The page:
Monthly Archives: July 2017

Confederate and the Jerry Falwell Left

In the late 1980s, Martin Scorsese, who had always been an implicitly Christian filmmaker, became an explicitly Christian filmmaker with The Last Temptation of Christ. Evangelicals and conservative Catholics reacted not only with outrage, but with a well-organized boycott. “This is Hollywood’s worst hour,” Moral Majority leader Jerry Falwell said. “Neither the label ‘fiction’ nor […]

A Brief Meditation on Clipless Pedals

Last year, while riding in Watchung Reservation, a cyclist passed me on WR Tracy Drive. “On your left,” he shouted as he whizzed by me as if I were standing still. There was no shame in being passed. WR Tracy Drive is a steep incline. The cyclist who passed me was training for hills, and […]

How Did We Get Here?

There’s nothing new about an American politician calling for police violence. Ronald Reagan was elected governor of California partly on his promise to crack down on those dirty hippies at Berkeley, a promise he kept. But let’s not underestimate Trump’s fascist thuggery. He’s much closer to George Wallace than he is to Richard Nixon or […]

Wall Street Comes to the White House

Like anybody from Jersey with a vowel at the end of his name, I’ve learned almost by necessity to appreciate a good ethnic slur. What’s more, there’s no question newly appointed White House Communications Director would be right at home in the world of The Sopranos. If Donald Trump Jr. is a grown up version […]

Get a Job You Damned Hippies

Everybody who’s ever gone to a protest has, at one time or another, been told to “get a job,” and I’ve always wondered about the origins of this particular form of heckling. I wonder no more. A statute of the first year of his reign, 1547, ordains that if anyone refuses to work, he shall […]

Dunkirk (2017)

This is what I felt like watching Dunkirk As Matt Zoller Seitz observes, Dunkirk is not so much a war movie as it is a disaster movie disguised as a war movie. As an early member of Generation X — so early that I’m almost a Boomer — I’m old enough to remember the classic […]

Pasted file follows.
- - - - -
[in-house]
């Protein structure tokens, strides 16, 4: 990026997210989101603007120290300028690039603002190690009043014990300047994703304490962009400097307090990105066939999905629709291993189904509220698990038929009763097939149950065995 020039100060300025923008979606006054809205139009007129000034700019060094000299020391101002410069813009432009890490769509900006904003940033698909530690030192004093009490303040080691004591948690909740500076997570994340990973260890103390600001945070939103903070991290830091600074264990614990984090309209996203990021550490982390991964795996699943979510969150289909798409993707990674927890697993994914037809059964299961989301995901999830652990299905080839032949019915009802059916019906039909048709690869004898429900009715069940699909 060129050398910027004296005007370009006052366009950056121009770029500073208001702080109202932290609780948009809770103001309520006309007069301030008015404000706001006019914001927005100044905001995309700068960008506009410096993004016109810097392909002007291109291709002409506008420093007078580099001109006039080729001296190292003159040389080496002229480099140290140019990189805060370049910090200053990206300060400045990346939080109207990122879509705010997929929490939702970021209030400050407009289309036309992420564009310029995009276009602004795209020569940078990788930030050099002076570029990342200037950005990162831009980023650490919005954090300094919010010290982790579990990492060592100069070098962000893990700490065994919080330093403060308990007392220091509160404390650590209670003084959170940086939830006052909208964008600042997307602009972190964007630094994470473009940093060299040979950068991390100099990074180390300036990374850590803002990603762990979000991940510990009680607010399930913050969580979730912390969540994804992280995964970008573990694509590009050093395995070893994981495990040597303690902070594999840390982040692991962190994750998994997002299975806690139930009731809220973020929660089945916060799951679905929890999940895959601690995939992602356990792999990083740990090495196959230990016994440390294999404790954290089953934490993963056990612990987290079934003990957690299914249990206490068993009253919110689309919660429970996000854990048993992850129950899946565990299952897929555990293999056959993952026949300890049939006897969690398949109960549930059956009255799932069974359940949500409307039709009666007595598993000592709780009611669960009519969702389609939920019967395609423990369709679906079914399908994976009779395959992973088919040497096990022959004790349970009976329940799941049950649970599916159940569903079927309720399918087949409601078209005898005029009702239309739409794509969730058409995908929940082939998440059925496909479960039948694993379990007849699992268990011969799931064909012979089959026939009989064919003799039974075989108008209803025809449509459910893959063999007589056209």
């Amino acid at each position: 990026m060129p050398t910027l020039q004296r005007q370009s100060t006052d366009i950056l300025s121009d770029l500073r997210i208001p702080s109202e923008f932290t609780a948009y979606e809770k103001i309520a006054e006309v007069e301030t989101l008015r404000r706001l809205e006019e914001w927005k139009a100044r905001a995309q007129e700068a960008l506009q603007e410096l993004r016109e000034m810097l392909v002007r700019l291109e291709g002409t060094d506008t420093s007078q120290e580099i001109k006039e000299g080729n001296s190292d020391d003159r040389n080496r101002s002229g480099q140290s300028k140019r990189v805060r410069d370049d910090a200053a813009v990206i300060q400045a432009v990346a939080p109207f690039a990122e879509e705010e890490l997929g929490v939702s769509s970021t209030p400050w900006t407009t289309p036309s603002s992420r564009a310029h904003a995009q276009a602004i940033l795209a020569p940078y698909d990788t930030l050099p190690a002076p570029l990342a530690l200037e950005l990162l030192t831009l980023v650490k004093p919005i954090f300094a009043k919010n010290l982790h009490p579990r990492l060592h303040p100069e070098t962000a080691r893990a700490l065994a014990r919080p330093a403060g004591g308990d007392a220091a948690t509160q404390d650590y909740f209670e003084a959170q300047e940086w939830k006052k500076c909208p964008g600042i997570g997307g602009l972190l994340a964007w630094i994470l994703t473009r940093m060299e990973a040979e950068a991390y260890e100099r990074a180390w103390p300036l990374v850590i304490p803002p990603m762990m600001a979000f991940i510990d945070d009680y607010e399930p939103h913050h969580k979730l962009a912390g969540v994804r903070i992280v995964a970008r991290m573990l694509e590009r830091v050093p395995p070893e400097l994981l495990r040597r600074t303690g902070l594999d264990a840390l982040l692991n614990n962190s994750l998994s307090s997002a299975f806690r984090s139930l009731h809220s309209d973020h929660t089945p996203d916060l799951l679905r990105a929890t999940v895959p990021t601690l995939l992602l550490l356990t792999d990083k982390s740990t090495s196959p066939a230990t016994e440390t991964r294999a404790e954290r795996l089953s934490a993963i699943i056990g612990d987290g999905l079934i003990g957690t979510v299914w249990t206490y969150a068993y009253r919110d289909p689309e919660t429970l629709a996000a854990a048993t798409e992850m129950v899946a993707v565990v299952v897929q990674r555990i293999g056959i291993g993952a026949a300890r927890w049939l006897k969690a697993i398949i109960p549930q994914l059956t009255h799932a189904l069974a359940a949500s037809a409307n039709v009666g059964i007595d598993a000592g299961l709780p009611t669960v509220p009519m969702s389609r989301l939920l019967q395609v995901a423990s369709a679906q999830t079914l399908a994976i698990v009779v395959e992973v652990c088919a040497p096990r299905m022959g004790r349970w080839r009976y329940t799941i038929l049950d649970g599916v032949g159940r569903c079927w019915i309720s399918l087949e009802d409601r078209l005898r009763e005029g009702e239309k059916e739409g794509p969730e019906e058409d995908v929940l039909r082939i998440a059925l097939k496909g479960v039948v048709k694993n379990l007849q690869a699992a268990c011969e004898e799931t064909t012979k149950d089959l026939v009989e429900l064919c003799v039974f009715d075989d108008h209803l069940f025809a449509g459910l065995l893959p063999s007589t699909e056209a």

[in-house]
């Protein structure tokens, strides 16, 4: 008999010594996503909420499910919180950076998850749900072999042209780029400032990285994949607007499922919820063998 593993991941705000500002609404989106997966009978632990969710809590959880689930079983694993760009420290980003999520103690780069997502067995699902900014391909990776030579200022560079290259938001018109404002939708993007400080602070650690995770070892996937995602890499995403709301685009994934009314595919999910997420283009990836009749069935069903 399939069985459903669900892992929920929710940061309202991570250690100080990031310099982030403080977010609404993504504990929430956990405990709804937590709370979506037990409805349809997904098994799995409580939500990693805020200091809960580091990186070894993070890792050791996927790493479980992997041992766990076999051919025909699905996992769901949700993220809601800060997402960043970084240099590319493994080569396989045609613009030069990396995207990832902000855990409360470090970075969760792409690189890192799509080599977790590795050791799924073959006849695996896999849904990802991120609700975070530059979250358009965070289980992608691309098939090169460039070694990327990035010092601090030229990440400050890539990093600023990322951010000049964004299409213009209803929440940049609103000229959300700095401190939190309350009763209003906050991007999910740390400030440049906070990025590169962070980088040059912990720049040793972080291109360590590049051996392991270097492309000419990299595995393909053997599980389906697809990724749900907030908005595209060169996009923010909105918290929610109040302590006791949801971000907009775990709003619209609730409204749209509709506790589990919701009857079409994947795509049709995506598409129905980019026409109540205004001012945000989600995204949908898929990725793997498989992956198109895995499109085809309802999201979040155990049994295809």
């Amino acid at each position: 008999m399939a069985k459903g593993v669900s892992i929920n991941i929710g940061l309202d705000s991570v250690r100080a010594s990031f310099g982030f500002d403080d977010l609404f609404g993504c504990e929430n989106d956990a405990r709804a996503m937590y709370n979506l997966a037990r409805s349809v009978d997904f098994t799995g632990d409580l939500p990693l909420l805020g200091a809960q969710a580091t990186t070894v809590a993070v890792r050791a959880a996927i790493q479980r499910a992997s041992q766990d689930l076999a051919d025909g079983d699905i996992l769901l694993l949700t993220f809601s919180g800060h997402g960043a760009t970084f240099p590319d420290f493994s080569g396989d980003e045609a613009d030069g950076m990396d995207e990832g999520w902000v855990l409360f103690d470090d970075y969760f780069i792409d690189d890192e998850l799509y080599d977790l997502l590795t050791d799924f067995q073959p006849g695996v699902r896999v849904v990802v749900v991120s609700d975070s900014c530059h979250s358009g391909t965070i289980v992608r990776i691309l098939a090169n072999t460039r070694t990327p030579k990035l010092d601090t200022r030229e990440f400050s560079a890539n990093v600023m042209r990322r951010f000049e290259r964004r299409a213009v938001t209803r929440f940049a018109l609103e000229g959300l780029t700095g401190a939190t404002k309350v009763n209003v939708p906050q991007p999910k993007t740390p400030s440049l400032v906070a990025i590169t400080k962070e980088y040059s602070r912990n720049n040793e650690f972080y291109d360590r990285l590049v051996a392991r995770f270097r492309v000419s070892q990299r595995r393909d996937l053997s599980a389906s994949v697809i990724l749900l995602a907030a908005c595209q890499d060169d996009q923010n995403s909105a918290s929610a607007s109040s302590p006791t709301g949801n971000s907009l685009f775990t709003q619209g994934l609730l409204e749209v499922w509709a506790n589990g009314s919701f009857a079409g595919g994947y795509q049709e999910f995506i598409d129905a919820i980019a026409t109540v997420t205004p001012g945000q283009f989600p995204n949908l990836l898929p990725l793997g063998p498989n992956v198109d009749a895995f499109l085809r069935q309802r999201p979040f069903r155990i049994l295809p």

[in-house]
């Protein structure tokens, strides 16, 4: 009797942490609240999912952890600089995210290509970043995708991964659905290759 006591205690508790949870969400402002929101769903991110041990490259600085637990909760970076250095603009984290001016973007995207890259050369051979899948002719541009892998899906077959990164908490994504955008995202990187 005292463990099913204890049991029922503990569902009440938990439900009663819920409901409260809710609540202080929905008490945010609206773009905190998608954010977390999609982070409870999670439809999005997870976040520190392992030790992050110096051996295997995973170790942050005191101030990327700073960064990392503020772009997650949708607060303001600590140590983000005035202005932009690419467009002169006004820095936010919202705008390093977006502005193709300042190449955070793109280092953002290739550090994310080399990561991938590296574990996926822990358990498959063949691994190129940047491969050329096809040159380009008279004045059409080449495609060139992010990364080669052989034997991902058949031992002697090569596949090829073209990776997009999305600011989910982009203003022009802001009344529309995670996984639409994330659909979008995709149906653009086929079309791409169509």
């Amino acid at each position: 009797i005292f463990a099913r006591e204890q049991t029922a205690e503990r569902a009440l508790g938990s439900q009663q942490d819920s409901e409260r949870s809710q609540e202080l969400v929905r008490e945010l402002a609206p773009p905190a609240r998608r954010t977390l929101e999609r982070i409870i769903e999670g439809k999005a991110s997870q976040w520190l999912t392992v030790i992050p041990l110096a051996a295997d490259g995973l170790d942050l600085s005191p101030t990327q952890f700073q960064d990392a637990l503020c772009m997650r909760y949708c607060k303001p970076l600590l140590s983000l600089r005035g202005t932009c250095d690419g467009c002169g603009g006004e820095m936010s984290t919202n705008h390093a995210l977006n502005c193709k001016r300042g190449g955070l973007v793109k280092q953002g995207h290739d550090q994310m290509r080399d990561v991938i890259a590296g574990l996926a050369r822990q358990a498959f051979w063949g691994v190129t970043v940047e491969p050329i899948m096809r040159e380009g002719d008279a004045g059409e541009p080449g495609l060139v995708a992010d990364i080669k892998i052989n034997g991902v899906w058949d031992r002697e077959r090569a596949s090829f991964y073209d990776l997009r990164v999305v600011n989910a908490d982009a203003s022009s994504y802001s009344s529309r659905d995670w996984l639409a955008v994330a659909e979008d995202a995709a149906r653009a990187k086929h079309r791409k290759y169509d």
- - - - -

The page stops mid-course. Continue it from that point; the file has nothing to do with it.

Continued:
The 401k: Free Stuff for the Rich

The section of the Internal Revenue Code that made 401(k) plans possible was enacted into law in 1978.[4] It was intended to allow taxpayers a break on taxes on deferred income. In 1980, a benefits consultant named Ted Benna took note of the previously obscure provision and figured out that it could be used to […]

Feeling Anglophilic

Last year I cycled 500 miles through New York, Massachusetts, Rhode Island and Connecticut on my road bike. I traveled as lightly as possible, bringing only a very small backpack and a handlebar bag. On the whole it was a good experience, but there was one thing I couldn’t stand, walking around in cycling shoes […]

The End of Zionist Propaganda in America

When it comes to the conflict between the Israelis and Palestinians, I usually divide people into three categories. Supporters of Israel are my political opponents. Supporters of the Palestinians are my political allies. Yet — and for the moment let’s put aside progressives except for Palestine like Alan Grayson and Elizabeth Warren — I also […]

A Ventriloquist’s Dummy

As a very early member of Generation X – so early I almost qualify as a Boomer – I had the good fortune to grow up without the Internet. I always had access to computers. Anybody who went to Rutgers in the 1980s will remember the fifty or so original Macs, each in its own […]